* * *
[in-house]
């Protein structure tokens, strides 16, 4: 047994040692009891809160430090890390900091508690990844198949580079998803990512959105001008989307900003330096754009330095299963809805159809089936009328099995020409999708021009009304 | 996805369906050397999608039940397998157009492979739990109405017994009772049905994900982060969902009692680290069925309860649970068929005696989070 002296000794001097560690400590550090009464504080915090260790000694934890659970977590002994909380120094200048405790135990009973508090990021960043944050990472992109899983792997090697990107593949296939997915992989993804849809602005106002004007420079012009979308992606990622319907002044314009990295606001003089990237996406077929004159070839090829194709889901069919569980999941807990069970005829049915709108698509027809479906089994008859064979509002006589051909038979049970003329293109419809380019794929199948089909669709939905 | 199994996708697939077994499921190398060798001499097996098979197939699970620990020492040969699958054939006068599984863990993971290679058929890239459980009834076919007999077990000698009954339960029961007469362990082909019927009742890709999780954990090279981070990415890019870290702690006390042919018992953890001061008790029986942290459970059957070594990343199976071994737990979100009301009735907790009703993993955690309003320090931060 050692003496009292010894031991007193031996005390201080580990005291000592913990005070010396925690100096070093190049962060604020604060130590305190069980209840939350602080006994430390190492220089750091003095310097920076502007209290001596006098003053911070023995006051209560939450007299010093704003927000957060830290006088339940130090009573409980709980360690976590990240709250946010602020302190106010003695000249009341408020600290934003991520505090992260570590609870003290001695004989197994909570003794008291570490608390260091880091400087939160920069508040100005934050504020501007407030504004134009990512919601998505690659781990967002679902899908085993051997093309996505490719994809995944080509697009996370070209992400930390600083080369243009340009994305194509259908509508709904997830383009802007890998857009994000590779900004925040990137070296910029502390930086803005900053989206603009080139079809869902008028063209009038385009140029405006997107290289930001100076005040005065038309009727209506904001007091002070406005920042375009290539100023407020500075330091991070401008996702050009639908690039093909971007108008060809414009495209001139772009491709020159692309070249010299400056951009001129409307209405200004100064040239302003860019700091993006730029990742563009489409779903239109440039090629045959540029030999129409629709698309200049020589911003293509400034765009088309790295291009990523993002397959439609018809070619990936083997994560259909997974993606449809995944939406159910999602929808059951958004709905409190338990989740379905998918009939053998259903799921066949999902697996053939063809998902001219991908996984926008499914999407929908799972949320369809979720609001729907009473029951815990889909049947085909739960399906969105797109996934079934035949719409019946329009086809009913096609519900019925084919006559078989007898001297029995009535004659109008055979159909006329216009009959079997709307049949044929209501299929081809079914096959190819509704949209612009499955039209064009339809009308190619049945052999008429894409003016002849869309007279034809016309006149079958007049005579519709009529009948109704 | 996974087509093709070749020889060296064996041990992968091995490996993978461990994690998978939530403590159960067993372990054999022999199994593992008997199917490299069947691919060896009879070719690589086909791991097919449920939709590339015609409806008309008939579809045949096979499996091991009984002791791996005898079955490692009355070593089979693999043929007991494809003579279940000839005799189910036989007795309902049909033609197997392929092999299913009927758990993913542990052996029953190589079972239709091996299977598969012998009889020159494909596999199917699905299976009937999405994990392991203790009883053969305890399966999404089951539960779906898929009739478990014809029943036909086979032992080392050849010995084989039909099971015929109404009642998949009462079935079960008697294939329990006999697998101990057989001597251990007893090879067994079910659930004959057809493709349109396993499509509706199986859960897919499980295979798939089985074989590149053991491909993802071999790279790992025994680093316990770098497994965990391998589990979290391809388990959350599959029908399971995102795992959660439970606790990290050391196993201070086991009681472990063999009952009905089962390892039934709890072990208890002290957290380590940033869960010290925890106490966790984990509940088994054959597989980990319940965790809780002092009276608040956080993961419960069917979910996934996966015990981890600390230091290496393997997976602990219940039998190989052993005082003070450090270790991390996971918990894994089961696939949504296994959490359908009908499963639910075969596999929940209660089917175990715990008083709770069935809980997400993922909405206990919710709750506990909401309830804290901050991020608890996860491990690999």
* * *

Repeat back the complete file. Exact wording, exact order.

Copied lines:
[in-house]
């Protein structure tokens, strides 16, 4: 047994040692009891809160430090890390900091508690990844198949580079998803990512959105001008989307900003330096754009330095299963809805159809089936009328099995020409999708021009009304 | 996805369906050397999608039940397998157009492979739990109405017994009772049905994900982060969902009692680290069925309860649970068929005696989070 002296000794001097560690400590550090009464504080915090260790000694934890659970977590002994909380120094200048405790135990009973508090990021960043944050990472992109899983792997090697990107593949296939997915992989993804849809602005106002004007420079012009979308992606990622319907002044314009990295606001003089990237996406077929004159070839090829194709889901069919569980999941807990069970005829049915709108698509027809479906089994008859064979509002006589051909038979049970003329293109419809380019794929199948089909669709939905 | 199994996708697939077994499921190398060798001499097996098979197939699970620990020492040969699958054939006068599984863990993971290679058929890239459980009834076919007999077990000698009954339960029961007469362990082909019927009742890709999780954990090279981070990415890019870290702690006390042919018992953890001061008790029986942290459970059957070594990343199976071994737990979100009301009735907790009703993993955690309003320090931060 050692003496009292010894031991007193031996005390201080580990005291000592913990005070010396925690100096070093190049962060604020604060130590305190069980209840939350602080006994430390190492220089750091003095310097920076502007209290001596006098003053911070023995006051209560939450007299010093704003927000957060830290006088339940130090009573409980709980360690976590990240709250946010602020302190106010003695000249009341408020600290934003991520505090992260570590609870003290001695004989197994909570003794008291570490608390260091880091400087939160920069508040100005934050504020501007407030504004134009990512919601998505690659781990967002679902899908085993051997093309996505490719994809995944080509697009996370070209992400930390600083080369243009340009994305194509259908509508709904997830383009802007890998857009994000590779900004925040990137070296910029502390930086803005900053989206603009080139079809869902008028063209009038385009140029405006997107290289930001100076005040005065038309009727209506904001007091002070406005920042375009290539100023407020500075330091991070401008996702050009639908690039093909971007108008060809414009495209001139772009491709020159692309070249010299400056951009001129409307209405200004100064040239302003860019700091993006730029990742563009489409779903239109440039090629045959540029030999129409629709698309200049020589911003293509400034765009088309790295291009990523993002397959439609018809070619990936083997994560259909997974993606449809995944939406159910999602929808059951958004709905409190338990989740379905998918009939053998259903799921066949999902697996053939063809998902001219991908996984926008499914999407929908799972949320369809979720609001729907009473029951815990889909049947085909739960399906969105797109996934079934035949719409019946329009086809009913096609519900019925084919006559078989007898001297029995009535004659109008055979159909006329216009009959079997709307049949044929209501299929081809079914096959190819509704949209612009499955039209064009339809009308190619049945052999008429894409003016002849869309007279034809016309006149079958007049005579519709009529009948109704 | 996974087509093709070749020889060296064996041990992968091995490996993978461990994690998978939530403590159960067993372990054999022999199994593992008997199917490299069947691919060896009879070719690589086909791991097919449920939709590339015609409806008309008939579809045949096979499996091991009984002791791996005898079955490692009355070593089979693999043929007991494809003579279940000839005799189910036989007795309902049909033609197997392929092999299913009927758990993913542990052996029953190589079972239709091996299977598969012998009889020159494909596999199917699905299976009937999405994990392991203790009883053969305890399966999404089951539960779906898929009739478990014809029943036909086979032992080392050849010995084989039909099971015929109404009642998949009462079935079960008697294939329990006999697998101990057989001597251990007893090879067994079910659930004959057809493709349109396993499509509706199986859960897919499980295979798939089985074989590149053991491909993802071999790279790992025994680093316990770098497994965990391998589990979290391809388990959350599959029908399971995102795992959660439970606790990290050391196993201070086991009681472990063999009952009905089962390892039934709890072990208890002290957290380590940033869960010290925890106490966790984990509940088994054959597989980990319940965790809780002092009276608040956080993961419960069917979910996934996966015990981890600390230091290496393997997976602990219940039998190989052993005082003070450090270790991390996971918990894994089961696939949504296994959490359908009908499963639910075969596999929940209660089917175990715990008083709770069935809980997400993922909405206990919710709750506990909401309830804290901050991020608890996860491990690999």